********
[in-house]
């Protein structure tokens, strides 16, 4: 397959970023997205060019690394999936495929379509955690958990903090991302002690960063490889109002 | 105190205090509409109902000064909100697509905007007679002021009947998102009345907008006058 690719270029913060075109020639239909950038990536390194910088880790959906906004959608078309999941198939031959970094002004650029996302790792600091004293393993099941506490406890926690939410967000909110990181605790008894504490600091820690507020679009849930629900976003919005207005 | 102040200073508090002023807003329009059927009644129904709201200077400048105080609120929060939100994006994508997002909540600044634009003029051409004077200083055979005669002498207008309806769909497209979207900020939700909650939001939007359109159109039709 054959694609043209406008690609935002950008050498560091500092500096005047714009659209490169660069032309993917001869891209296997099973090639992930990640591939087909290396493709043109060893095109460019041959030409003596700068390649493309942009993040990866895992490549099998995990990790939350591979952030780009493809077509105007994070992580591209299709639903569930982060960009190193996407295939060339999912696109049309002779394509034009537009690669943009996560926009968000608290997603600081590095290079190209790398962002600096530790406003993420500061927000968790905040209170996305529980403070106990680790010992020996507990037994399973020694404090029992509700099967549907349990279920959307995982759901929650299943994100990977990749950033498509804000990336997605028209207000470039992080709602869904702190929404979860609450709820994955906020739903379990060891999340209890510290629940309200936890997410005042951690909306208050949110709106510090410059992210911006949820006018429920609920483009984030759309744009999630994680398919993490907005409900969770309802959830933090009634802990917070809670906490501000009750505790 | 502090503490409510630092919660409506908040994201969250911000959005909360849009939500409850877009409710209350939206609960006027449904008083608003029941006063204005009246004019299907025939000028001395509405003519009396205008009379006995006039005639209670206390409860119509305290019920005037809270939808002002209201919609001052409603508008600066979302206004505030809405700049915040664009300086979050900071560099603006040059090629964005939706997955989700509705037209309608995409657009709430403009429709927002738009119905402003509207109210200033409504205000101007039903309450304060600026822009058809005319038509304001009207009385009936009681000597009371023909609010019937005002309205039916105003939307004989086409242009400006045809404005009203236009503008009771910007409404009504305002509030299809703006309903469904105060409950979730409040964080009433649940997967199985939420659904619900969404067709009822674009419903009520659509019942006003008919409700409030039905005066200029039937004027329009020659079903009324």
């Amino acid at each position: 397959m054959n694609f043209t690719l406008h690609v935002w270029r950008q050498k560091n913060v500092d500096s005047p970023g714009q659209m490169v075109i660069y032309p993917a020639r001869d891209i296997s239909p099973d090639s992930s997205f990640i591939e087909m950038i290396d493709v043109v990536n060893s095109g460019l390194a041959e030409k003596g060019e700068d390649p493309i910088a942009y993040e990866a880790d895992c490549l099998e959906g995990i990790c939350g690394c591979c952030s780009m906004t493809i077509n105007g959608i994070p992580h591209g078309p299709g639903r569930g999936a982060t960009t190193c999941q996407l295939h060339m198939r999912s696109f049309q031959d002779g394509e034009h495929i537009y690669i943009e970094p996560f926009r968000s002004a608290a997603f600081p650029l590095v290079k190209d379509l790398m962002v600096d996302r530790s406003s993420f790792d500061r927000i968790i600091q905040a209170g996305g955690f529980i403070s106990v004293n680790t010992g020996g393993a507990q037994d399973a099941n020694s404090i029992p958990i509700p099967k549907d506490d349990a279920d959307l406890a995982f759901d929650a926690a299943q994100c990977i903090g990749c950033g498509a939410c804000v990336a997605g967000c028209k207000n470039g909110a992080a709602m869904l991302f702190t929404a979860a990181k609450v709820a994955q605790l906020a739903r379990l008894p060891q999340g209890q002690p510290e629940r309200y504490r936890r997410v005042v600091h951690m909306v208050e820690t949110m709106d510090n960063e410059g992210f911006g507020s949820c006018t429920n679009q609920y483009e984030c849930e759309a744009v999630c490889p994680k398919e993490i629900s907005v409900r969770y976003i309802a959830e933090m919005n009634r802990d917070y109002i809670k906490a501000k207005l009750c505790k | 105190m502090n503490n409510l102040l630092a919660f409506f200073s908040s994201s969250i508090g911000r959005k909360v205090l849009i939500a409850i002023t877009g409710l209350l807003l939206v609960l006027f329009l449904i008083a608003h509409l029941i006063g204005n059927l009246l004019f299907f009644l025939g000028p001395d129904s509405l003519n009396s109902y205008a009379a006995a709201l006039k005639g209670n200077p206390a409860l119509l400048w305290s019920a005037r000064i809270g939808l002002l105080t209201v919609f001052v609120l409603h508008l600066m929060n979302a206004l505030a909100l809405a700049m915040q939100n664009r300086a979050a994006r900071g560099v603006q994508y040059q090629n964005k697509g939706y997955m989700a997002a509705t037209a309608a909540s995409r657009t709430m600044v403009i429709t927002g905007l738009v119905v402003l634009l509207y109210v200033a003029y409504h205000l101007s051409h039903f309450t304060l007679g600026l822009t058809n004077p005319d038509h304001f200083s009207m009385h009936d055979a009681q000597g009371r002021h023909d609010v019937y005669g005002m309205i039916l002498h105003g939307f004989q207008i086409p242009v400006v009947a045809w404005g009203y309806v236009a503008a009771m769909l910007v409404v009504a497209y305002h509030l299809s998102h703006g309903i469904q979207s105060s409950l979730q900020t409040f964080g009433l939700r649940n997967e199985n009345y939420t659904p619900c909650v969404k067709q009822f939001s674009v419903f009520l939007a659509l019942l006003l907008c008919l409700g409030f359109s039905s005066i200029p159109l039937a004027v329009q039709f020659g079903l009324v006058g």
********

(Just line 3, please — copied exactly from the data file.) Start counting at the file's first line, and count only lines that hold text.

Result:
């Amino acid at each position: 397959m054959n694609f043209t690719l406008h690609v935002w270029r950008q050498k560091n913060v500092d500096s005047p970023g714009q659209m490169v075109i660069y032309p993917a020639r001869d891209i296997s239909p099973d090639s992930s997205f990640i591939e087909m950038i290396d493709v043109v990536n060893s095109g460019l390194a041959e030409k003596g060019e700068d390649p493309i910088a942009y993040e990866a880790d895992c490549l099998e959906g995990i990790c939350g690394c591979c952030s780009m906004t493809i077509n105007g959608i994070p992580h591209g078309p299709g639903r569930g999936a982060t960009t190193c999941q996407l295939h060339m198939r999912s696109f049309q031959d002779g394509e034009h495929i537009y690669i943009e970094p996560f926009r968000s002004a608290a997603f600081p650029l590095v290079k190209d379509l790398m962002v600096d996302r530790s406003s993420f790792d500061r927000i968790i600091q905040a209170g996305g955690f529980i403070s106990v004293n680790t010992g020996g393993a507990q037994d399973a099941n020694s404090i029992p958990i509700p099967k549907d506490d349990a279920d959307l406890a995982f759901d929650a926690a299943q994100c990977i903090g990749c950033g498509a939410c804000v990336a997605g967000c028209k207000n470039g909110a992080a709602m869904l991302f702190t929404a979860a990181k609450v709820a994955q605790l906020a739903r379990l008894p060891q999340g209890q002690p510290e629940r309200y504490r936890r997410v005042v600091h951690m909306v208050e820690t949110m709106d510090n960063e410059g992210f911006g507020s949820c006018t429920n679009q609920y483009e984030c849930e759309a744009v999630c490889p994680k398919e993490i629900s907005v409900r969770y976003i309802a959830e933090m919005n009634r802990d917070y109002i809670k906490a501000k207005l009750c505790k | 105190m502090n503490n409510l102040l630092a919660f409506f200073s908040s994201s969250i508090g911000r959005k909360v205090l849009i939500a409850i002023t877009g409710l209350l807003l939206v609960l006027f329009l449904i008083a608003h509409l029941i006063g204005n059927l009246l004019f299907f009644l025939g000028p001395d129904s509405l003519n009396s109902y205008a009379a006995a709201l006039k005639g209670n200077p206390a409860l119509l400048w305290s019920a005037r000064i809270g939808l002002l105080t209201v919609f001052v609120l409603h508008l600066m929060n979302a206004l505030a909100l809405a700049m915040q939100n664009r300086a979050a994006r900071g560099v603006q994508y040059q090629n964005k697509g939706y997955m989700a997002a509705t037209a309608a909540s995409r657009t709430m600044v403009i429709t927002g905007l738009v119905v402003l634009l509207y109210v200033a003029y409504h205000l101007s051409h039903f309450t304060l007679g600026l822009t058809n004077p005319d038509h304001f200083s009207m009385h009936d055979a009681q000597g009371r002021h023909d609010v019937y005669g005002m309205i039916l002498h105003g939307f004989q207008i086409p242009v400006v009947a045809w404005g009203y309806v236009a503008a009771m769909l910007v409404v009504a497209y305002h509030l299809s998102h703006g309903i469904q979207s105060s409950l979730q900020t409040f964080g009433l939700r649940n997967e199985n009345y939420t659904p619900c909650v969404k067709q009822f939001s674009v419903f009520l939007a659509l019942l006003l907008c008919l409700g409030f359109s039905s005066i200029p159109l039937a004027v329009q039709f020659g079903l009324v006058g």